In humans, Omicron appears to be highly contagious, but causes less symptoms than other variants. Why is it so?

How does it interact with host cells and the immune system?

Answering these questions could help lead to better drugs or vaccines, as well as provide clues about whether the new coronavirus will continue to change and new variants emerge.

In a recent report by the British "Nature" magazine, four mysteries about Omicron were solved.

  Why is the communication ability so strong?

  Omicron's rapid spread is due in large part to its possession of dozens of mutations that distinguish it from previous variants and allow it to evade the host's antibodies, especially those that interact with The spike protein on the periphery of the virus binds to neutralizing antibodies that prevent the virus from entering the cell.

This means that although many people already have broad immunity to early versions of the new coronavirus, Omicron has more hosts to choose from than the delta variant.

In addition, certain characteristics of Omicron itself may also make it highly contagious.

  In terms of viral transmission, one idea is that this variant produces higher concentrations of viral particles in the nasal cavity, so an infected person exhales more virus with each exhalation, but scientists do not agree on this.

  A study of human lung and bronchial tissue by virologist Michael Chang's team at the University of Hong Kong supports this speculation.

Their data suggest that Omicron is replicating faster in the upper respiratory system than all previous SARS-CoV-2 variants.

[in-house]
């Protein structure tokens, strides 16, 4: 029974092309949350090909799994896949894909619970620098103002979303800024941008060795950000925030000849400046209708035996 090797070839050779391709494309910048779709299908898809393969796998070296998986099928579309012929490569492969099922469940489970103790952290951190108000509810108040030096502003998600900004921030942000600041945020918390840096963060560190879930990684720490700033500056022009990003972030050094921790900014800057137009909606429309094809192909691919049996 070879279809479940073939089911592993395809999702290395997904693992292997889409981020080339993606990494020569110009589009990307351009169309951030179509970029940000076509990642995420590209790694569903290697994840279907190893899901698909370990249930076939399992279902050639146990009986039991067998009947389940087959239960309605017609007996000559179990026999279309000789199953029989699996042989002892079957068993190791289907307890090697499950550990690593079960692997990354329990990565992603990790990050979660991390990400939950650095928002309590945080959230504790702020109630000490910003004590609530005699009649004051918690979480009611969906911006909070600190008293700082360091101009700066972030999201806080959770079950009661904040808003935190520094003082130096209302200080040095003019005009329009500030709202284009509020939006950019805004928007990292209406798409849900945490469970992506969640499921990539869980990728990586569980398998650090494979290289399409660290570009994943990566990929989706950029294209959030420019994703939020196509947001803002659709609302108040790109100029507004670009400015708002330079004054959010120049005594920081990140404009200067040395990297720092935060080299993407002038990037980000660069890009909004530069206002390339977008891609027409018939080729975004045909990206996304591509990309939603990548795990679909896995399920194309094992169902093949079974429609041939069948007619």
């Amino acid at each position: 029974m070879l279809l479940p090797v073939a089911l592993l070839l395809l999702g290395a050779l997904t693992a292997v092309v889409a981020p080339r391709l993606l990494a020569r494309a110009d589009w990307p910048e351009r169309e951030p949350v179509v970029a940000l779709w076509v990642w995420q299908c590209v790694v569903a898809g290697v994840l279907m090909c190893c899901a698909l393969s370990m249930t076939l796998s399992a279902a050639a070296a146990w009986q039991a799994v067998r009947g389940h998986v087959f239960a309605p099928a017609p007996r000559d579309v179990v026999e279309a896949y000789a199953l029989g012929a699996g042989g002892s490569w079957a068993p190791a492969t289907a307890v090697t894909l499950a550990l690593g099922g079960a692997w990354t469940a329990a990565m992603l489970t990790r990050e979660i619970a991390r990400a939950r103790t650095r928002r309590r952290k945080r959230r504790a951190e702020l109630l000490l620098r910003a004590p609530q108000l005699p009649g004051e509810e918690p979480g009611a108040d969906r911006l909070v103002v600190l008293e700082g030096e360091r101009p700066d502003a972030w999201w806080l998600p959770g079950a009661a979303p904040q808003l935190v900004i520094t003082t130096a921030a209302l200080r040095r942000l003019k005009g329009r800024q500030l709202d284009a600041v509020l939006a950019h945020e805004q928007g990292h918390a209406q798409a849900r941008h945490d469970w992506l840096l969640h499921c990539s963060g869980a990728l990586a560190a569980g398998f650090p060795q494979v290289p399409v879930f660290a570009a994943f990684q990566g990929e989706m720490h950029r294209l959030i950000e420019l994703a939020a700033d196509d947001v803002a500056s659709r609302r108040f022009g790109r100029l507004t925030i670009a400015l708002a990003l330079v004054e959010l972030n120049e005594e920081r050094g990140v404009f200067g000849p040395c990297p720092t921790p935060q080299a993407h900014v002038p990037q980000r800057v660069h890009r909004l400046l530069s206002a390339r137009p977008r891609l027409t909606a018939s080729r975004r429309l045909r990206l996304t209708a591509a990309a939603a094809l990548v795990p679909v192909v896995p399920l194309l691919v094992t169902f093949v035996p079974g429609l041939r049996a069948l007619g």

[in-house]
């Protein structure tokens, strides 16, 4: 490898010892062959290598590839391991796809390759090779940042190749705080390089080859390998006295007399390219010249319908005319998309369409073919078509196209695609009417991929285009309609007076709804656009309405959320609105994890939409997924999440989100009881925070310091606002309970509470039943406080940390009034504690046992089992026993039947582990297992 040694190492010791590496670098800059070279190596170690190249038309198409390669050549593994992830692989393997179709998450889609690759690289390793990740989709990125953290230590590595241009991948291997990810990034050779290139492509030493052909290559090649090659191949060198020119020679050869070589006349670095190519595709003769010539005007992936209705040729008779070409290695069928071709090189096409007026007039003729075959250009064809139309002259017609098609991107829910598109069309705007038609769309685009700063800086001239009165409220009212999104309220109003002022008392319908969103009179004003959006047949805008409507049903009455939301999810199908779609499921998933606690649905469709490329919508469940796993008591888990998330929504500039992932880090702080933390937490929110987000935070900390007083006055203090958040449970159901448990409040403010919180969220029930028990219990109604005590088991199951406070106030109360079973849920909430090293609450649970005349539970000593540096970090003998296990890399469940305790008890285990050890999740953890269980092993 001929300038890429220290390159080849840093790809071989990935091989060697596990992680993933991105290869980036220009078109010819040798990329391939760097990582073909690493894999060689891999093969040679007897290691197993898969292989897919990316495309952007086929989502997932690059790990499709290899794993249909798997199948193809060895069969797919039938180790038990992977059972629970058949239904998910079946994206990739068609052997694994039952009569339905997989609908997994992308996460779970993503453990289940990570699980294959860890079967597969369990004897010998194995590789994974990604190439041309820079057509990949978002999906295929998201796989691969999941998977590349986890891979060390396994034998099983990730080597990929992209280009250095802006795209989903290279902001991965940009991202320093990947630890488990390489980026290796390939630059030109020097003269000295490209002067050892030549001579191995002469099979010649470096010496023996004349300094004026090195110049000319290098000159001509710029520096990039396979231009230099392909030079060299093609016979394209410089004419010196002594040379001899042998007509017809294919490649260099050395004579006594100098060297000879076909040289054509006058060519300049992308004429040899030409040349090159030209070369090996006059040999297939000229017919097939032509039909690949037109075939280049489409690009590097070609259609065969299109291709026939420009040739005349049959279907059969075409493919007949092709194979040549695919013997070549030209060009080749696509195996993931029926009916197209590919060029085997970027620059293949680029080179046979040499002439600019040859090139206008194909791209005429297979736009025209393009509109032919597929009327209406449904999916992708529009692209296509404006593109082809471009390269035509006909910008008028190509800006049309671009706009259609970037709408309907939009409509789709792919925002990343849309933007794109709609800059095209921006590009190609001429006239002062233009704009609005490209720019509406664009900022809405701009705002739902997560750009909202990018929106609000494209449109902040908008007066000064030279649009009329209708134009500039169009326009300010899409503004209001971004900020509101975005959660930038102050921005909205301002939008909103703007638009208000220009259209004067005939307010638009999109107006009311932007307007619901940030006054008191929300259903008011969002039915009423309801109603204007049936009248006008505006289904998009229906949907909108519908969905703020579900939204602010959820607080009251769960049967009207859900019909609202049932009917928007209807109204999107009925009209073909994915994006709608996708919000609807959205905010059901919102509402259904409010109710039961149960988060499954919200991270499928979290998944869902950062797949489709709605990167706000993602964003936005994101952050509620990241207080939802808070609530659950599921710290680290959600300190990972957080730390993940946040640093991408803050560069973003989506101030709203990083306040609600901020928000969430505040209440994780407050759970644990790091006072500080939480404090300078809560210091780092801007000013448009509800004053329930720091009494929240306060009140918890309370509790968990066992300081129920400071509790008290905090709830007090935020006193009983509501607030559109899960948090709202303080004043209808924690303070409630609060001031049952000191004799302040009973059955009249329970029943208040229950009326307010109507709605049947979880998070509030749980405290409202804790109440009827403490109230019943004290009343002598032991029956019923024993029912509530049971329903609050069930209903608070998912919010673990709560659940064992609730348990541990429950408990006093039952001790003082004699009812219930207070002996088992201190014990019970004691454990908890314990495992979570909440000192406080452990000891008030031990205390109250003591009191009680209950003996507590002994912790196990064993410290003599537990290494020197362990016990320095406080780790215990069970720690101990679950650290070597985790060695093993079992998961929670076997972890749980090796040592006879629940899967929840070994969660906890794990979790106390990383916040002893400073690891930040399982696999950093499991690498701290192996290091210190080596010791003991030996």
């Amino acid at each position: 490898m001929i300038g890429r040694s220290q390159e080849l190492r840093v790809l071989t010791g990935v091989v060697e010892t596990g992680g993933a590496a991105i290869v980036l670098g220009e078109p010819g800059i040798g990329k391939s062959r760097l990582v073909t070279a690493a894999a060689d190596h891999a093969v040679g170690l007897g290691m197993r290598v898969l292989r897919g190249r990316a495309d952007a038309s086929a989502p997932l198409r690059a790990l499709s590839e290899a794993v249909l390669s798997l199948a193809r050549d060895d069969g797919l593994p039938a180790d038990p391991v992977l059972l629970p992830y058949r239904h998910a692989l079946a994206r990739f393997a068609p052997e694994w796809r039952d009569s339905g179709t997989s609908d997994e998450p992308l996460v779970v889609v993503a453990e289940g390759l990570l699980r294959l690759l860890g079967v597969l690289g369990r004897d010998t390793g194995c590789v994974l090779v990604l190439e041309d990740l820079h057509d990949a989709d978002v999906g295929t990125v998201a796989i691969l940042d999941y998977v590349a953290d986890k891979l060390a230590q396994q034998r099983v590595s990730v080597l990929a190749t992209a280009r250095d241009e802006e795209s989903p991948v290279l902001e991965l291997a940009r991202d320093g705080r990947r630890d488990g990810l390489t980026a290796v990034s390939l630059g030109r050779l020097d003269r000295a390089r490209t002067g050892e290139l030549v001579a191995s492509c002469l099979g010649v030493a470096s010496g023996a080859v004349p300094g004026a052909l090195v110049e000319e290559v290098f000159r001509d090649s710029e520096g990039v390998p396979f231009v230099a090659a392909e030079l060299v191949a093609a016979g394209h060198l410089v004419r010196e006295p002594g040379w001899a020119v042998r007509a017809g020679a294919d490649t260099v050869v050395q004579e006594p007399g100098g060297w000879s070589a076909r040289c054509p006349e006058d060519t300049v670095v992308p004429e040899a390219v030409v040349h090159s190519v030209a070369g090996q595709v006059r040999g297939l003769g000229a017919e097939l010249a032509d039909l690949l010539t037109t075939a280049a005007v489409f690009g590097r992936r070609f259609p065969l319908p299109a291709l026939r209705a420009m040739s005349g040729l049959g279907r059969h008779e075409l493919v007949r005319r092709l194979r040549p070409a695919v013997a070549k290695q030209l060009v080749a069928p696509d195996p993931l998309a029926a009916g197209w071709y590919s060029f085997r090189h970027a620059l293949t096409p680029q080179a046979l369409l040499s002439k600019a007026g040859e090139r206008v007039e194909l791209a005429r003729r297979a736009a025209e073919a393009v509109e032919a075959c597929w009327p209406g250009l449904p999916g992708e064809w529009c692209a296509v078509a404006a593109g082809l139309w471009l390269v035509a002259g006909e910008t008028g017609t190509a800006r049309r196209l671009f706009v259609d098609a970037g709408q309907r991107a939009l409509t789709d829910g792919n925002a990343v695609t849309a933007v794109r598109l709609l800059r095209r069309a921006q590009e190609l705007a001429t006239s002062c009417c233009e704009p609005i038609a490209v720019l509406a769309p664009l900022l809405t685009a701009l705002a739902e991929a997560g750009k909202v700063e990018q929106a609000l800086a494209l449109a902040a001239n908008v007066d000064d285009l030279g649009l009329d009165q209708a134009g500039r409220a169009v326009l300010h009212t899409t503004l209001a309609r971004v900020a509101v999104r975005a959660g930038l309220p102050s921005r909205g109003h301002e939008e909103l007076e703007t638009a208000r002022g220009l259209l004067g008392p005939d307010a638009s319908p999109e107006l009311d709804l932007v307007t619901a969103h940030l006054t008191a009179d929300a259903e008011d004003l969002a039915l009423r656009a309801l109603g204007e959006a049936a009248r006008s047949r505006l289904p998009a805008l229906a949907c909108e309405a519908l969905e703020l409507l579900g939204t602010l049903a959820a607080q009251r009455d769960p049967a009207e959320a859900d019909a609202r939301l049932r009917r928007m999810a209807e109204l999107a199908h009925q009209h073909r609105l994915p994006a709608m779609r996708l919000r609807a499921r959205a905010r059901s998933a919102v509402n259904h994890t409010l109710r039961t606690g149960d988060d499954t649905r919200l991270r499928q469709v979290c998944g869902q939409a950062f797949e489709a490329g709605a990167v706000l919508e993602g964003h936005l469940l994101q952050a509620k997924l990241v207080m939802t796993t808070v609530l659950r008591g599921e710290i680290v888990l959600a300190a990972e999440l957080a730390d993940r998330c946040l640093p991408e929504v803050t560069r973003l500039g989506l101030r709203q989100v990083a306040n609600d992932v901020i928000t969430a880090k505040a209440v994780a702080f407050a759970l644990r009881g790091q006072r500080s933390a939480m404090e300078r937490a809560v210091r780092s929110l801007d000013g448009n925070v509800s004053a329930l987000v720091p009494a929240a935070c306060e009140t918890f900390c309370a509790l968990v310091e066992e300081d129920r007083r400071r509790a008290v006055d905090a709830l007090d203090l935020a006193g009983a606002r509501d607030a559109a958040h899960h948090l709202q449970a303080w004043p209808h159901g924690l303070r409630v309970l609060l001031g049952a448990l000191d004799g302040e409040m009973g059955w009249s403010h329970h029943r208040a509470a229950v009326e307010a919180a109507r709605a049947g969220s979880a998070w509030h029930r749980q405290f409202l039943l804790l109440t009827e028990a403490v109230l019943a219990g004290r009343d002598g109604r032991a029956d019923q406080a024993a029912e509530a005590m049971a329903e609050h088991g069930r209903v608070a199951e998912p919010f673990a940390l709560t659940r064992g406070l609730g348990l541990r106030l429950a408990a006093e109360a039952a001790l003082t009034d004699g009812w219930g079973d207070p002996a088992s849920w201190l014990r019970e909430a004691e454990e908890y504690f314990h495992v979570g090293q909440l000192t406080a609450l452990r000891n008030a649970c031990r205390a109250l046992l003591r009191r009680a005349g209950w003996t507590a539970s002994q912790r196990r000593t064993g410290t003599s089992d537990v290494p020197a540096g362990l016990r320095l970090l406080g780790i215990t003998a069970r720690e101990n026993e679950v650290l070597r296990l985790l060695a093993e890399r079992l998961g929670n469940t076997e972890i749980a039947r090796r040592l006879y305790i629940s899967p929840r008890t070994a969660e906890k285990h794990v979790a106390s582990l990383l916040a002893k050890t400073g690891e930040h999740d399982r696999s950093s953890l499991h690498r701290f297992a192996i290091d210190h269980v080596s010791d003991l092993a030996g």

Research by the team of virologist Wendy Buckley at Imperial College London found that Omicron replicated faster than Delta in cultured nasal cells.

  But some studies reported that immune-compromised hamsters had fewer Omicron virus particles in their lungs than previous variants, and none of them were infectious.

Some studies in humans have shown that Omicron produces the same or lower concentrations of infectious virus particles in the upper respiratory tract than delta.

  Buckley thinks that the strength of Omicron's spread may be related to how it enters cells.

Early versions of the new coronavirus relied on the cellular receptor ACE2 to bind to cells and the TMPRSS2 cellular enzyme to break down its spike protein, allowing the virus to enter cells.

But Omicron has essentially given up on TMPRSS2, which cells swallow whole and burrows into small intracellular vesicles called endosomes.

  Many cells in the nose make ACE2, not TMPRSS2, which may help Omicron to kick in after being inhaled, before it reaches the lungs and other organs that commonly express TMPRSS2, Buckley said. This can partly explain why Omicron's ability to spread is so strong.

  Why are the symptoms not serious?

  Omicron appears to be weaker than previous variants in terms of hospitalization and mortality.

But given that many people have developed some level of immunity through vaccination or previous infection, scientists wanted to know to what extent it "weakened" because many people's immune systems were already able to deal with the virus; in How much is because of the virus itself.

  Scientists at Case Western Reserve University School of Medicine in Cleveland differentiated between the two factors by studying first-time infections in children younger than 5 years old (those who had not yet been vaccinated), from emergency room visits, admissions to the intensive care unit or intensive care unit and respiratory distress. Judging from the demand of the aircraft, the symptoms of infection with Omicron are milder than that of Delta.